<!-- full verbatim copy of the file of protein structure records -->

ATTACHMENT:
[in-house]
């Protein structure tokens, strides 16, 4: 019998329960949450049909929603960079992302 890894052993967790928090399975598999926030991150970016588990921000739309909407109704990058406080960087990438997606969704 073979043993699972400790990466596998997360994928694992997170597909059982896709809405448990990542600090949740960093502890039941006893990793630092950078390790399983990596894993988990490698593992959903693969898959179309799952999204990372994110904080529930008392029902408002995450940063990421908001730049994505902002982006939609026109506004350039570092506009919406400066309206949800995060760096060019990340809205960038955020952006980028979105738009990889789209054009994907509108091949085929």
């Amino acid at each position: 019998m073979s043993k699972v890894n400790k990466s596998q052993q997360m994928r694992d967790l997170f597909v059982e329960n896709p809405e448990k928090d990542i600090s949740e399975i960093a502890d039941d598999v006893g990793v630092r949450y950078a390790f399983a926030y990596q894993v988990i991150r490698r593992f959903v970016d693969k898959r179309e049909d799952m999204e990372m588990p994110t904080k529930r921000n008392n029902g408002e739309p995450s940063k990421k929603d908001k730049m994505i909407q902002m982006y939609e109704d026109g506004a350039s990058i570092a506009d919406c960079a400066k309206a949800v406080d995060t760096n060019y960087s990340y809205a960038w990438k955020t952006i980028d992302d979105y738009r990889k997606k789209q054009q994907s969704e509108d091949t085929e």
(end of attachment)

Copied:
[in-house]
């Protein structure tokens, strides 16, 4: 019998329960949450049909929603960079992302 890894052993967790928090399975598999926030991150970016588990921000739309909407109704990058406080960087990438997606969704 073979043993699972400790990466596998997360994928694992997170597909059982896709809405448990990542600090949740960093502890039941006893990793630092950078390790399983990596894993988990490698593992959903693969898959179309799952999204990372994110904080529930008392029902408002995450940063990421908001730049994505902002982006939609026109506004350039570092506009919406400066309206949800995060760096060019990340809205960038955020952006980028979105738009990889789209054009994907509108091949085929």
């Amino acid at each position: 019998m073979s043993k699972v890894n400790k990466s596998q052993q997360m994928r694992d967790l997170f597909v059982e329960n896709p809405e448990k928090d990542i600090s949740e399975i960093a502890d039941d598999v006893g990793v630092r949450y950078a390790f399983a926030y990596q894993v988990i991150r490698r593992f959903v970016d693969k898959r179309e049909d799952m999204e990372m588990p994110t904080k529930r921000n008392n029902g408002e739309p995450s940063k990421k929603d908001k730049m994505i909407q902002m982006y939609e109704d026109g506004a350039s990058i570092a506009d919406c960079a400066k309206a949800v406080d995060t760096n060019y960087s990340y809205a960038w990438k955020t952006i980028d992302d979105y738009r990889k997606k789209q054009q994907s969704e509108d091949t085929e």